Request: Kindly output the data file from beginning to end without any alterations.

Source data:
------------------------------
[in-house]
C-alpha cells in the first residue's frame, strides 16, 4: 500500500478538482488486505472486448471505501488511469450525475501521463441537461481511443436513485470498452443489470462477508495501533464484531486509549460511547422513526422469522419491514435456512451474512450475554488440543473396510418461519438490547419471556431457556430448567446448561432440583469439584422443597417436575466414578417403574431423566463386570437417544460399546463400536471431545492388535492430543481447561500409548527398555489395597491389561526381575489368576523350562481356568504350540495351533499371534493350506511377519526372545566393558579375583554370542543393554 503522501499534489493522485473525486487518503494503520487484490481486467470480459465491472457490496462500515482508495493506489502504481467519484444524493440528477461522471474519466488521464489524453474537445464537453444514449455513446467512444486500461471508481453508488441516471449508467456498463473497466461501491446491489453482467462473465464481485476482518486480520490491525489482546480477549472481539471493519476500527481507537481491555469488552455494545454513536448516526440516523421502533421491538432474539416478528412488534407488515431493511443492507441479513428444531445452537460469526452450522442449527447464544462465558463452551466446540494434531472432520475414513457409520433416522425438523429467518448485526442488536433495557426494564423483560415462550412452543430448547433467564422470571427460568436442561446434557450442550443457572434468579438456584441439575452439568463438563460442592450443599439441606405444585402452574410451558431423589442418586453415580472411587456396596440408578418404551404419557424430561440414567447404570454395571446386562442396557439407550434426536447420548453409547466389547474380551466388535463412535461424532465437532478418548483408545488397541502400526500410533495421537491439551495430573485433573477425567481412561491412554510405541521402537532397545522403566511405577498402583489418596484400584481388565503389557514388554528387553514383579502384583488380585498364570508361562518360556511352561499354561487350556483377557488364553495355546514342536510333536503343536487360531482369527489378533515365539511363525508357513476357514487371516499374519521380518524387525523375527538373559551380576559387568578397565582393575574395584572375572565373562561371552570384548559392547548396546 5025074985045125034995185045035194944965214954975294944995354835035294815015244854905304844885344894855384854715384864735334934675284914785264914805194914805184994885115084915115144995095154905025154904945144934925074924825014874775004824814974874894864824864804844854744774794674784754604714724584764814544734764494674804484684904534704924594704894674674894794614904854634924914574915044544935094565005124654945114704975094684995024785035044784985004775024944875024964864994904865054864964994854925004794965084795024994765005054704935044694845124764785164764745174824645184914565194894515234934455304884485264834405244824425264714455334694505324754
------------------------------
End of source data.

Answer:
[in-house]
C-alpha cells in the first residue's frame, strides 16, 4: 500500500478538482488486505472486448471505501488511469450525475501521463441537461481511443436513485470498452443489470462477508495501533464484531486509549460511547422513526422469522419491514435456512451474512450475554488440543473396510418461519438490547419471556431457556430448567446448561432440583469439584422443597417436575466414578417403574431423566463386570437417544460399546463400536471431545492388535492430543481447561500409548527398555489395597491389561526381575489368576523350562481356568504350540495351533499371534493350506511377519526372545566393558579375583554370542543393554 503522501499534489493522485473525486487518503494503520487484490481486467470480459465491472457490496462500515482508495493506489502504481467519484444524493440528477461522471474519466488521464489524453474537445464537453444514449455513446467512444486500461471508481453508488441516471449508467456498463473497466461501491446491489453482467462473465464481485476482518486480520490491525489482546480477549472481539471493519476500527481507537481491555469488552455494545454513536448516526440516523421502533421491538432474539416478528412488534407488515431493511443492507441479513428444531445452537460469526452450522442449527447464544462465558463452551466446540494434531472432520475414513457409520433416522425438523429467518448485526442488536433495557426494564423483560415462550412452543430448547433467564422470571427460568436442561446434557450442550443457572434468579438456584441439575452439568463438563460442592450443599439441606405444585402452574410451558431423589442418586453415580472411587456396596440408578418404551404419557424430561440414567447404570454395571446386562442396557439407550434426536447420548453409547466389547474380551466388535463412535461424532465437532478418548483408545488397541502400526500410533495421537491439551495430573485433573477425567481412561491412554510405541521402537532397545522403566511405577498402583489418596484400584481388565503389557514388554528387553514383579502384583488380585498364570508361562518360556511352561499354561487350556483377557488364553495355546514342536510333536503343536487360531482369527489378533515365539511363525508357513476357514487371516499374519521380518524387525523375527538373559551380576559387568578397565582393575574395584572375572565373562561371552570384548559392547548396546 5025074985045125034995185045035194944965214954975294944995354835035294815015244854905304844885344894855384854715384864735334934675284914785264914805194914805184994885115084915115144995095154905025154904945144934925074924825014874775004824814974874894864824864804844854744774794674784754604714724584764814544734764494674804484684904534704924594704894674674894794614904854634924914574915044544935094565005124654945114704975094684995024785035044784985004775024944875024964864994904865054864964994854925004794965084795024994765005054704935044694845124764785164764745174824645184914565194894515234934455304884485264834405244824425264714455334694505324754